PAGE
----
And along with large asset manager Vanguard, BlackRock also holds $60 billion in coal, per Reclaim.
In particular, BlackRock’s continued investment in Glencore — the world’s 11th largest coal producer — shows why “BlackRock most embodies the hypocrisy of too many asset managers,” Lara Cuvelier of Reclaim Finance said in a statement at the time.
BlackRock’s framing of the fossil fuel debate as “divestment versus engagement,” was overly simplistic, according to Reclaim.
“Pitting engagement and exclusion as diametrically opposing practices is at best misguided and at worst a deliberate strategy to avoid exclusion,” the report wrote.
“In fact, the most effective investors use exclusion and divestment and the threat of future divestment as a cudgel to enhance their engagement efforts,” Reclaim added.
Members of “engagement-first” groups like the Net Zero Asset Manager Initiative voted against almost a third of environmental resolutions at the companies they invested in, according to a 2021 study by activist group ShareAction.
One particular example helped lead for Bluebell’s current call for Fink’s ouster.
In April, BlackRock’s refusal to back sustainability proposals that Bluebell — which has a 0.01 percent stake in the asset manager — called for at companies like the mining giant Glencore, according to the Financial Times.
Specifically, BlackRock refused to support Bluebell’s February shareholder resolution that sought to force Glencore to spin off its thermal coal business, which produces coal for power plants.
“Due to its coal business, Glencore is not an investible company for investors who place sustainability at the heart of their investment process,” Taricco and Bivona wrote in 2021, according to Bloomberg.
“A clear separation between carbonized and de-carbonized assets is needed to increase shareholder value and remove the ‘coal discount’, whilst simultaneously ensuring that coal assets will be managed responsibly.”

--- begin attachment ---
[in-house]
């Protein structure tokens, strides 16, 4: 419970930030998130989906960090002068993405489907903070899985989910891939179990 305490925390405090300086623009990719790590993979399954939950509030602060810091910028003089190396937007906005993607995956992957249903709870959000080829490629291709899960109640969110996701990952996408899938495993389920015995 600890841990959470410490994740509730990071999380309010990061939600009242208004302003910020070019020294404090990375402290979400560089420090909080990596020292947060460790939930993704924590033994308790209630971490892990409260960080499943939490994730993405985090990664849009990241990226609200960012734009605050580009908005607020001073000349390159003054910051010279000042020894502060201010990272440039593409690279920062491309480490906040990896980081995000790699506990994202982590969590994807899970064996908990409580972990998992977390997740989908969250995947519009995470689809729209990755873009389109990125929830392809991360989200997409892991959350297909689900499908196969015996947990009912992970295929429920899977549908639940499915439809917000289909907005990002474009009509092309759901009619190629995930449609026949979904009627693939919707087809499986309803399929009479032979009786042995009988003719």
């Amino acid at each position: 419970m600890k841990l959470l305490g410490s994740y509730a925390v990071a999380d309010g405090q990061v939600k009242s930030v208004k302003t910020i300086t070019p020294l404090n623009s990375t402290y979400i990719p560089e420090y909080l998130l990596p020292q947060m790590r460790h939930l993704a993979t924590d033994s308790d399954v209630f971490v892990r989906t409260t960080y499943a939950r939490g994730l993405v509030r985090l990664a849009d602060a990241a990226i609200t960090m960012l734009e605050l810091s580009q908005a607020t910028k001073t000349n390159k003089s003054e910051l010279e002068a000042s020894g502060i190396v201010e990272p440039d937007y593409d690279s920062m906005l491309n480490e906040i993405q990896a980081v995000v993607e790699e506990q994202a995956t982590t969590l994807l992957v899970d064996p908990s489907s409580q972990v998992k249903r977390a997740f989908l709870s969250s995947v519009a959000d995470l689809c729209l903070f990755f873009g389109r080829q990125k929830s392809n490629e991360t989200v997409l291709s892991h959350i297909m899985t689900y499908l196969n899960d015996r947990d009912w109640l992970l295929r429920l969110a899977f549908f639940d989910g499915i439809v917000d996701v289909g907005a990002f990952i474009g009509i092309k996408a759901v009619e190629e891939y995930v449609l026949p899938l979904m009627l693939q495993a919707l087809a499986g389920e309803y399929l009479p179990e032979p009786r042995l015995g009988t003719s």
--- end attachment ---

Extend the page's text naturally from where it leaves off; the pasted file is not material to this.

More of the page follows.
While Fink has often warned of the dangers of divestment, this was not a principled stance, Bivona told CNBC.
“Let me say that when the price of coal was around $76 per ton, BlackRock was talking about essentially divesting,” he said.
“Now that the price of coal is $380 per ton, they are talking about responsible ownership. I think there is a high correlation between BlackRock’s strategy on coal and the price of coal,” Bivona added.
BlackRock pushed back — albeit in a manner that essentially agreed with Bluebell’s description of their vote as primarily financial.
“In the past 18 months, Bluebell has waged a number of campaigns to promote their climate and governance agenda. BlackRock Investment Stewardship did not support their campaigns as we did not consider them to be in the best economic interests of our clients,” BlackRock representatives wrote in a statement.
But Bluebell has managed to make big waves at other companies where it had only a relatively small investment, the Financial Times reported.
The activist investors successfully deposed the chief executive at Danone last year, according to Financial Times.